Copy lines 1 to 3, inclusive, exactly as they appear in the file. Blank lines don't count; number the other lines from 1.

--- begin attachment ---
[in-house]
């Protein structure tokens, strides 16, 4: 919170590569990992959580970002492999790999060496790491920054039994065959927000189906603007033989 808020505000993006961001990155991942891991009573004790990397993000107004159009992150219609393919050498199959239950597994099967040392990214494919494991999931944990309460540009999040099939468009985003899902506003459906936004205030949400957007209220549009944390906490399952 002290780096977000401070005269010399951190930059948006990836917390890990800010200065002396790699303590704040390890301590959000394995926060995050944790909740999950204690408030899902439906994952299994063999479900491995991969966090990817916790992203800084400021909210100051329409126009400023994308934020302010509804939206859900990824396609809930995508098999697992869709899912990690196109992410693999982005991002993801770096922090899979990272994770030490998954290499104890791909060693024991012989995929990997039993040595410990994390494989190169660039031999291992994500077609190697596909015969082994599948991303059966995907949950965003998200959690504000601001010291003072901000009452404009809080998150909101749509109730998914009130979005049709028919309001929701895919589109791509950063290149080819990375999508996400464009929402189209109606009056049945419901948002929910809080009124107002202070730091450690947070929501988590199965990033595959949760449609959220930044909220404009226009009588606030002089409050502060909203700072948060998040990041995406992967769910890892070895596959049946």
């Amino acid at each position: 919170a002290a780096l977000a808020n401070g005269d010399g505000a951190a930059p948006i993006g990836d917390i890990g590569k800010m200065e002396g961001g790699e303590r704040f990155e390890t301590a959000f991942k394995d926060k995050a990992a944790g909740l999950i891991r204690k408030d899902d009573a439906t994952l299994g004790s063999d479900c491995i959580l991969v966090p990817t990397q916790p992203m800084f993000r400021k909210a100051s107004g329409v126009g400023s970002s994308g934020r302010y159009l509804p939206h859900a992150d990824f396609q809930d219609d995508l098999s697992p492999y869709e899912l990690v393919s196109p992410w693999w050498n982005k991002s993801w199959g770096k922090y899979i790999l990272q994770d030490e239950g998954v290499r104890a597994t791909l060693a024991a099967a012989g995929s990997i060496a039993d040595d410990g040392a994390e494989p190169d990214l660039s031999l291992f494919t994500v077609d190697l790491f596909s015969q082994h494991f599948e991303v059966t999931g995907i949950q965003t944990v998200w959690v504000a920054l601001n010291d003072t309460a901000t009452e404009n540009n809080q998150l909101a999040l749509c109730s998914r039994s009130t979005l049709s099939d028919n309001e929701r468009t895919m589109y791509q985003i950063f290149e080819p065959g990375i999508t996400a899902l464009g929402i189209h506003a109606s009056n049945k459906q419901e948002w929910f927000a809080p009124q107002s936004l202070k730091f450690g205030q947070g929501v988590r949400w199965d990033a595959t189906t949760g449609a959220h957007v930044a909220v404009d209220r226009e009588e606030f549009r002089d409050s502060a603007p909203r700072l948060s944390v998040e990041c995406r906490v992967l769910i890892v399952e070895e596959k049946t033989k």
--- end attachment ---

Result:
[in-house]
């Protein structure tokens, strides 16, 4: 919170590569990992959580970002492999790999060496790491920054039994065959927000189906603007033989 808020505000993006961001990155991942891991009573004790990397993000107004159009992150219609393919050498199959239950597994099967040392990214494919494991999931944990309460540009999040099939468009985003899902506003459906936004205030949400957007209220549009944390906490399952 002290780096977000401070005269010399951190930059948006990836917390890990800010200065002396790699303590704040390890301590959000394995926060995050944790909740999950204690408030899902439906994952299994063999479900491995991969966090990817916790992203800084400021909210100051329409126009400023994308934020302010509804939206859900990824396609809930995508098999697992869709899912990690196109992410693999982005991002993801770096922090899979990272994770030490998954290499104890791909060693024991012989995929990997039993040595410990994390494989190169660039031999291992994500077609190697596909015969082994599948991303059966995907949950965003998200959690504000601001010291003072901000009452404009809080998150909101749509109730998914009130979005049709028919309001929701895919589109791509950063290149080819990375999508996400464009929402189209109606009056049945419901948002929910809080009124107002202070730091450690947070929501988590199965990033595959949760449609959220930044909220404009226009009588606030002089409050502060909203700072948060998040990041995406992967769910890892070895596959049946």
């Amino acid at each position: 919170a002290a780096l977000a808020n401070g005269d010399g505000a951190a930059p948006i993006g990836d917390i890990g590569k800010m200065e002396g961001g790699e303590r704040f990155e390890t301590a959000f991942k394995d926060k995050a990992a944790g909740l999950i891991r204690k408030d899902d009573a439906t994952l299994g004790s063999d479900c491995i959580l991969v966090p990817t990397q916790p992203m800084f993000r400021k909210a100051s107004g329409v126009g400023s970002s994308g934020r302010y159009l509804p939206h859900a992150d990824f396609q809930d219609d995508l098999s697992p492999y869709e899912l990690v393919s196109p992410w693999w050498n982005k991002s993801w199959g770096k922090y899979i790999l990272q994770d030490e239950g998954v290499r104890a597994t791909l060693a024991a099967a012989g995929s990997i060496a039993d040595d410990g040392a994390e494989p190169d990214l660039s031999l291992f494919t994500v077609d190697l790491f596909s015969q082994h494991f599948e991303v059966t999931g995907i949950q965003t944990v998200w959690v504000a920054l601001n010291d003072t309460a901000t009452e404009n540009n809080q998150l909101a999040l749509c109730s998914r039994s009130t979005l049709s099939d028919n309001e929701r468009t895919m589109y791509q985003i950063f290149e080819p065959g990375i999508t996400a899902l464009g929402i189209h506003a109606s009056n049945k459906q419901e948002w929910f927000a809080p009124q107002s936004l202070k730091f450690g205030q947070g929501v988590r949400w199965d990033a595959t189906t949760g449609a959220h957007v930044a909220v404009d209220r226009e009588e606030f549009r002089d409050s502060a603007p909203r700072l948060s944390v998040e990041c995406r906490v992967l769910i890892v399952e070895e596959k049946t033989k």